Maisie James, AB Dick 360


Her name is Maisie James. Technically, you could say it would be Maisie Kukoc James Albert Blake Dick, but that's a kind of a mouthful to say. Pictured above with a drawing of the family Yorkie named Rorie.

Maisie belonged to my friend and once-professor Mr. Zak Sally at La Mano, and I got her from him in the summer of 2010. He in turn acquired a newer AB Dick model (check it, 1, 2)  which he prints on (like a PRO, hah).

She is an AB Dick 360 Offset Lithography printing press. AB Dick is the name of a printing press company established by Albert Blake Dick, and began with producing the very basic, beginning prototypes of printers called mimeographs, and today produce larger, much slicker digital offset lithography presses. The 360 model, which is very similar to the 350, comes from roughly the 1930's through the 1950's. Possibly a model used for Army production - maybe because of its semi-militant green paint job, and relative ease in transportation. Make no mistake though - this and most other printing presses of this era and beyond weigh in at about 700+ pounds and are no cakewalk to transport.

Offset lithography refers to the type of print reproduction used, in which the image is first transposed to another roller before being set or "offset" on to the paper. In traditional lithography ink is applied directly to the image plate, and the paper applied directly on top of the image and transfered manually with a roller. This method (maybe familiar as the method for many Toulouse Latrec prints) produced only one image at at time. Mechanized offset lithography allows for much faster and cheaper production.

Because of the rapid advancement in print technology, the offset lithography presses of today are much more efficient and fewer and fewer commercial print shops utilize models as old as this. So, yeah. There are a number of old offset presses from the 30's through the 80's, from companies like AB Dick, Ryobi, and Heidelberg, floating in basements and warehouses around after their print shops updated their equipment or went out of business. You can acquire yourself one for a relatively small amount (anywhere from a couple hundred to a thousand or two) but running and maintaining a machine like this (especially if it isn't in well-running condition) might cost you a much prettier penny. And transportation, too. There was once a decently-kept AB Dick 350 or 360 in California that needed to be liquidated from someone's storage going for, get this, $1, but the shipping costs to bring it from California to Minnesota would have been around $800 dollars, three times as much as I'd paid for the first one. You may spend a lot money and time tearing out your hair learning to run such a machine, too.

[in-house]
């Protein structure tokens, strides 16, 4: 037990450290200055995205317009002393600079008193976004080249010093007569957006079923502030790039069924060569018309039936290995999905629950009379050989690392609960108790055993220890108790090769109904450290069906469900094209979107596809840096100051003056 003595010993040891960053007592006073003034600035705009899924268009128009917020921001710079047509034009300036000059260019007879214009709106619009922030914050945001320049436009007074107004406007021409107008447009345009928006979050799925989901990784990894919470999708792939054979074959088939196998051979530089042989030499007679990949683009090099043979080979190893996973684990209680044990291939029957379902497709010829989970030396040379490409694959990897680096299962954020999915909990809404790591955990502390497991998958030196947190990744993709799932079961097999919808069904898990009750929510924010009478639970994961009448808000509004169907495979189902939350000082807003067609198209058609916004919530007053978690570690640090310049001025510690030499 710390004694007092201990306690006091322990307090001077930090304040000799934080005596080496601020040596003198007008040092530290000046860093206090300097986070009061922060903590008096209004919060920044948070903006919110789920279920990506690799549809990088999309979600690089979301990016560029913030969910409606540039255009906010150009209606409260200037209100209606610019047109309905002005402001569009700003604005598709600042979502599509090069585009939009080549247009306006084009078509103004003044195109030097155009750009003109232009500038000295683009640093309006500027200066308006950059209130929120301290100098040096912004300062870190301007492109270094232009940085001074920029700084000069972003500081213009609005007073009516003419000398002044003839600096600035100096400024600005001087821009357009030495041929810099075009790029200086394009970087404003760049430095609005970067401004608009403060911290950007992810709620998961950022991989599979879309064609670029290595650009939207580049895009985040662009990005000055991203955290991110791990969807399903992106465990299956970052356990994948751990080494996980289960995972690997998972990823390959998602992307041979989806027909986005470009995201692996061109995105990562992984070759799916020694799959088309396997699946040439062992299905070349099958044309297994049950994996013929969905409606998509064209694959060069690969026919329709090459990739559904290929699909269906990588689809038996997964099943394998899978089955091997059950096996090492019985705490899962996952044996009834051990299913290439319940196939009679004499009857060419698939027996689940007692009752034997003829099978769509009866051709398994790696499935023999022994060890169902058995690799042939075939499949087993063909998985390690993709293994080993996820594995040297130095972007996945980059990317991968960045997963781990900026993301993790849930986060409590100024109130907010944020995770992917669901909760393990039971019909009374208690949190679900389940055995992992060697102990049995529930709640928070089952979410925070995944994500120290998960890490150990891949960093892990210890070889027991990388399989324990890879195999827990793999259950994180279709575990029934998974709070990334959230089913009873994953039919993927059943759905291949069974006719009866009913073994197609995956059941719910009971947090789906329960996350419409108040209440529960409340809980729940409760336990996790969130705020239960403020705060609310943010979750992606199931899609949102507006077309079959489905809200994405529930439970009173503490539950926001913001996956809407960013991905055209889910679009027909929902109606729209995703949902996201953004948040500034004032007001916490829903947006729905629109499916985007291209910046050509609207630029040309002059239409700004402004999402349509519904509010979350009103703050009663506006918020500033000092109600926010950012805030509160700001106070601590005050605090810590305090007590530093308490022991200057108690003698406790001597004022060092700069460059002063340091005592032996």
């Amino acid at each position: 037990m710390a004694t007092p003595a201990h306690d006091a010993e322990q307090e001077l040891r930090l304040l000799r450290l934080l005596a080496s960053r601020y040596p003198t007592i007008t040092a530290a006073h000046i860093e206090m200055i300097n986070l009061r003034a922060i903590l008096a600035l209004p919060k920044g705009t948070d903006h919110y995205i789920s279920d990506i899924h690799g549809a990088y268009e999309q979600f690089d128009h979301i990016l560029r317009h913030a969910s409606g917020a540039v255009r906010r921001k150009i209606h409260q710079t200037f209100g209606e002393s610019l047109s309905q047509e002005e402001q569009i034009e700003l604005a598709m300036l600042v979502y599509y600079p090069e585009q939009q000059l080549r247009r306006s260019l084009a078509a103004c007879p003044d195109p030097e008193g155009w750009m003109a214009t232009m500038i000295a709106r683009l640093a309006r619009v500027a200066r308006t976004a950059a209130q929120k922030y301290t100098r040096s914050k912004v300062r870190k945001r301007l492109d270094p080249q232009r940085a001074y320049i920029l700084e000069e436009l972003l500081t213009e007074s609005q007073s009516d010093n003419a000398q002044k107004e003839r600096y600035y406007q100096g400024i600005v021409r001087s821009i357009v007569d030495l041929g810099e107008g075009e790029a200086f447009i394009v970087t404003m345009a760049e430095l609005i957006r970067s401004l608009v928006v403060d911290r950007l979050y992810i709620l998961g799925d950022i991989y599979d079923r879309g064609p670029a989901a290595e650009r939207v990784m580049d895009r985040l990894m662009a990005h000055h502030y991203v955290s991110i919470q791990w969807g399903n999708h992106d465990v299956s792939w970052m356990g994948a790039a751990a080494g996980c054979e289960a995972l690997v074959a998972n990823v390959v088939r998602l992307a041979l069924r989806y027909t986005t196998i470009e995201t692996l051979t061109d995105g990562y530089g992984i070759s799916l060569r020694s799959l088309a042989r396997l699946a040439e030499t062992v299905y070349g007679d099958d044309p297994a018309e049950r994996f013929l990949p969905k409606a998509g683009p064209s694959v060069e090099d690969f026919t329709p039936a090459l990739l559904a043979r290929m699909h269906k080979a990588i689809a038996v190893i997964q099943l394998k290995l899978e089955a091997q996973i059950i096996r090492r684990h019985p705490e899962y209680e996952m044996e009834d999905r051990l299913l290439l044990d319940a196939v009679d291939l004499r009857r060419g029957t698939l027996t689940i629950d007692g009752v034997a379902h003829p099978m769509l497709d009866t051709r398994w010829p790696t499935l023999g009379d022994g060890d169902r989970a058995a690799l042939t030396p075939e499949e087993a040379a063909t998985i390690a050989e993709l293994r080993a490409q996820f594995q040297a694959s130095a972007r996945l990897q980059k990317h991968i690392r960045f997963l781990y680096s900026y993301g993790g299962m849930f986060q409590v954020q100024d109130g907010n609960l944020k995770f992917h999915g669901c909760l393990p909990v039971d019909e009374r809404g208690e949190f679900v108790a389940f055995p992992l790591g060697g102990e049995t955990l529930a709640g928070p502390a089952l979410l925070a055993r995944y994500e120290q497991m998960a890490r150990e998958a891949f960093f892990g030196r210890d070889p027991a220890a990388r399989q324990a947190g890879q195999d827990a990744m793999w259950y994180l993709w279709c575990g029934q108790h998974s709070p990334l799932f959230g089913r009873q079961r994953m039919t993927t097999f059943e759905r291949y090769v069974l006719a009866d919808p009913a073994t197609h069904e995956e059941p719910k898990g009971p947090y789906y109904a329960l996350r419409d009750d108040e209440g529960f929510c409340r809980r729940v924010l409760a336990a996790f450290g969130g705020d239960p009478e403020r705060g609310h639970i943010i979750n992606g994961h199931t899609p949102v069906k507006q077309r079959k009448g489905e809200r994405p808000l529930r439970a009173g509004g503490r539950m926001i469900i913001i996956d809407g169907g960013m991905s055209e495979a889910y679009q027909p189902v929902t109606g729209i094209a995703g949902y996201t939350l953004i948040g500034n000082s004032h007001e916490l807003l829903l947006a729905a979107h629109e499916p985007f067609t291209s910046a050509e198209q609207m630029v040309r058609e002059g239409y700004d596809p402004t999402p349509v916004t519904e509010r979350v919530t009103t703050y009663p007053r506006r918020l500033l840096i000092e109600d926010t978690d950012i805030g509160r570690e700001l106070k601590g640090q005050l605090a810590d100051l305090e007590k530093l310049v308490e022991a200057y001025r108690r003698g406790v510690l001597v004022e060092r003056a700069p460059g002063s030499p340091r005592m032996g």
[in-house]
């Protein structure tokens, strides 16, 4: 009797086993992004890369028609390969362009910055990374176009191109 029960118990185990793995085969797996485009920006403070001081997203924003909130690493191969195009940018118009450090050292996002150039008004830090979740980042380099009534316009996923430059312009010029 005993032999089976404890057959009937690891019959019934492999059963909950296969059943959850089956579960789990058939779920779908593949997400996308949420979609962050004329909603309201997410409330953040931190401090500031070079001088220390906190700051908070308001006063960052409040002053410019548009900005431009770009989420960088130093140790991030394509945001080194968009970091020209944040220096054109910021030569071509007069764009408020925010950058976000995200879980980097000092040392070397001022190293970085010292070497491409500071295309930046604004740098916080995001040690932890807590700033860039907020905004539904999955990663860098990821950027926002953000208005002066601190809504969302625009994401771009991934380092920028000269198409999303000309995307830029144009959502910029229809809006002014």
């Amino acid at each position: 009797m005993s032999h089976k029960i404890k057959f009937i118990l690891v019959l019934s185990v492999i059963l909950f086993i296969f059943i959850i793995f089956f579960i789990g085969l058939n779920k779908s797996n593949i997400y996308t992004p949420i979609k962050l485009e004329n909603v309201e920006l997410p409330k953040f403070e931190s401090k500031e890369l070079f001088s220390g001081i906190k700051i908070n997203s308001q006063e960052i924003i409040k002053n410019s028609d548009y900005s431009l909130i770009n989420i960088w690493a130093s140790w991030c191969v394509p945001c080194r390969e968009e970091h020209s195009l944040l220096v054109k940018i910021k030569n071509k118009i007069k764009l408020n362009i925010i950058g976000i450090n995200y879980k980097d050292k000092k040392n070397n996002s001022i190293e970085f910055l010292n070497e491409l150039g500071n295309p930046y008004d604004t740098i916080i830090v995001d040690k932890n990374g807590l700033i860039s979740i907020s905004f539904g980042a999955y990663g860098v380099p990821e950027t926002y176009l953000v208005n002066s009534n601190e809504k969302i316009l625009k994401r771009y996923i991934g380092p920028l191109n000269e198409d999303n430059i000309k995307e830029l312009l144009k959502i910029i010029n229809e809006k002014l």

So why run something like this? True, you can run your mini's and your comics off on ANYTHING. A copier, a inkjet, a Print-On-Demand service, and probably save yourself the money required in learning a machine like this. And all those ways of producing comics are perfectly valid - I still love the smell of hot, cheap toner fresh on paper and I will always throw money down for it - but I also love the dirty, inky, messy process of printing them this way. Offset is generally the print process used by major book publishers, utilized for its ability to look quote-unquote perfect. And you can get quotes for commercially printed offset books that will probably run you a lot less than doing it on your own. With Maisie, a small print run costs nearly the same as a large print run, and while I absorb all my own risk for printer fuck-ups and supply costs, it means - at least to me - that I'm creating something closer to an art object than a cleanly-produced product.

And when it's not going horribly wrong - and it can go HORRIBLY wrong - it's an awesome process. It's a hell of a lot fun, and terribly satisfying in the way that getting commercially printed, perfect books is definitely not.

In short, I LOVE HER.